Long Trail Mileage: 84.2
Time: 7.5 hours
Day / Night Temp: 20 / 36 F (Yes, above freezing!)
As we've discussed, waking up in single digit temperatures is one of the hardest aspects of this undertaking. This morning was no exception as my thermometer barely showed 5 degrees and the wind howled. The shelter was built in a gulley between two large hills and despite the later hour of the morning, the sun hadn't reached us yet. I was having problems with my phone charging, so I asked Santa if I could use his to finish writing the blog for the day before, in exchange I offered that we stay in our sleeping bags until well after 0800. In the end we wouldn't be on the trail until just before 0930hrs, our latest start yet, with my dear phone, your lifeline to this blog, teetering on the edge of existence at a measly 1% battery life.
Our plan for the day was ten miles exactly, covering the distance to the Greenwall shelter low on the other side of a mountain ridge a few miles away. We had designed a few days itinerary with the hopes of meeting one of my friends at the trail's VT103 road crossing for assistance with a resupply and perhaps a night in a hotel to shower. A fact I've not yet mentioned and that you may have overlooked is that we've not showered since the morning of December 19th, save for heavy use of baby wipes while in Manchester last weekend. We're both heavily in need of hot water and soap. Anyway, once I was able to get enough service to post the blog, later than the email blast time (sorry that today will include two posts in one email again! I'm trying to avoid that but the mountains and cell towers have final say) I got a text saying that despite valiant efforts my friend couldn't get Tuesday off to pick us up. This meant we didn't need our 10/7 mile days itinerary to meet her, so we jokingly said we'd make today a 15 mile trek to a further shelter despite the later start.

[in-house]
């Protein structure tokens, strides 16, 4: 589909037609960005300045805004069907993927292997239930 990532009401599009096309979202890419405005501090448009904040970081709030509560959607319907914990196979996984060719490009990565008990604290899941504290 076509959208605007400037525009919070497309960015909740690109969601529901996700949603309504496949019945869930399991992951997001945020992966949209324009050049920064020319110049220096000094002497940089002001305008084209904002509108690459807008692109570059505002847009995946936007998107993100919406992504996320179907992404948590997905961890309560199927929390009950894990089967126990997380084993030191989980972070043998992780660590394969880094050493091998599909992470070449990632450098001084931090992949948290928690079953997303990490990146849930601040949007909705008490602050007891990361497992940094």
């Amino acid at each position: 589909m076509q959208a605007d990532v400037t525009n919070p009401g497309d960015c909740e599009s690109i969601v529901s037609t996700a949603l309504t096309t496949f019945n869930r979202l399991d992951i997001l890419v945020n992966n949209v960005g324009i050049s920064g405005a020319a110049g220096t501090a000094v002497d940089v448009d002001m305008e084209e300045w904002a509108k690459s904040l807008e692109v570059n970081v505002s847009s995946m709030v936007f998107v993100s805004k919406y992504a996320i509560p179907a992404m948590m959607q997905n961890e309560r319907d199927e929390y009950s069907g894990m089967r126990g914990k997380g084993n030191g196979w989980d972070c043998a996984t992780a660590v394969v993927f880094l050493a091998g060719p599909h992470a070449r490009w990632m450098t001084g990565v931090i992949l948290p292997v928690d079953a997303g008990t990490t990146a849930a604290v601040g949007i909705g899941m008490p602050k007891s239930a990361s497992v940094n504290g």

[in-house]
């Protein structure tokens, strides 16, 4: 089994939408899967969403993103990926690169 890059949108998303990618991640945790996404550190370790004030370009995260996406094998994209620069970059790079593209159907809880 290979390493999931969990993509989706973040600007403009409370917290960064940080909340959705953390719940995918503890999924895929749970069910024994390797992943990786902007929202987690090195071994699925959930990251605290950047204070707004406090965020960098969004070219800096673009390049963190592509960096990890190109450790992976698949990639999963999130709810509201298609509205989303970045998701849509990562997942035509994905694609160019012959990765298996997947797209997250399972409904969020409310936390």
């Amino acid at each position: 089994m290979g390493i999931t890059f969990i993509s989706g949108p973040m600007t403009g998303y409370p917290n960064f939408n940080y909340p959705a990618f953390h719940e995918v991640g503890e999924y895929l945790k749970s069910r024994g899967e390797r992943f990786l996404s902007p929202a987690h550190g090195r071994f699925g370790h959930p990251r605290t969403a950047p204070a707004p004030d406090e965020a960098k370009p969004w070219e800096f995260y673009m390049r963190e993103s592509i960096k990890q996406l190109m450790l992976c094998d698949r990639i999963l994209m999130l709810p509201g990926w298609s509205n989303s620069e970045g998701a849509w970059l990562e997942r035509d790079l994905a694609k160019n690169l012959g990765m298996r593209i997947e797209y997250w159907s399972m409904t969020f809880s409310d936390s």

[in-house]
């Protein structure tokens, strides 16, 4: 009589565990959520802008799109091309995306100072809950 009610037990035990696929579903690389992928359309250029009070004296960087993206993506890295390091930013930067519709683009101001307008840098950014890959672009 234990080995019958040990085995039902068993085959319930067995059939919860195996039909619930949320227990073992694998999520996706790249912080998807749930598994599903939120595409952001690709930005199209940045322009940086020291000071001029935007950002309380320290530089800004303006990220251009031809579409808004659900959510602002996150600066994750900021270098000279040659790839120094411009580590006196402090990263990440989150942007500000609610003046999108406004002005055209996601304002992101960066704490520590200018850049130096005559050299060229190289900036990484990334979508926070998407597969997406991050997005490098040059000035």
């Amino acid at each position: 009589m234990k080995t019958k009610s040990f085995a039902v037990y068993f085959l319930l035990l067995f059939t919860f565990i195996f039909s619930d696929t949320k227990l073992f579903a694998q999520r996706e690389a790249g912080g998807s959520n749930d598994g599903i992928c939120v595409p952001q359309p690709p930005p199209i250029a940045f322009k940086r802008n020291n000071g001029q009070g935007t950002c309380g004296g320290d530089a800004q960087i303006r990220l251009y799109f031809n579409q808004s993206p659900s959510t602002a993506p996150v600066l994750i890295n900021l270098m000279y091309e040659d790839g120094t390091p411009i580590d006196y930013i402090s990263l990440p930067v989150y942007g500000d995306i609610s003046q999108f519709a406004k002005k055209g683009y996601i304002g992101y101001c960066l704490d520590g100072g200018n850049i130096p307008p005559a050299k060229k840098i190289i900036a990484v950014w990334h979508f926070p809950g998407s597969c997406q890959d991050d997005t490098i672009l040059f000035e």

Terrain was amazing for this decision, and I broke trail for us as we flew at a consistent 2.5 mph up the Long Trail. We covered the first 5 miles in what seemed like no time at all, the sunlight having raced across the forest floor and warming us as we retained fleece layers against the brisk wind that reared its ugly head occasionally. Stopping at the Little Rock Pond shelter for a quick snack, we reminisced having spent the afternoon canoeing on the same pond back in June of 2014 as we took a relaxing tour through Vermont on the Appalachian Trail. Today, with cold temps, sunlight, and wind, the frozen lake's ice groaned almost incessantly as we sat and talked about it. Moving on after twenty or so minutes, we turned our sights towards a real lunch at Greenwall shelter, 5 miles and just under 1,000 feet of climbing ahead. I continued to lead us, enjoying the task immensely as my body felt but minimal pain in my right knee, and we cruised through the simple terrain over snow that was no more than an inch deep.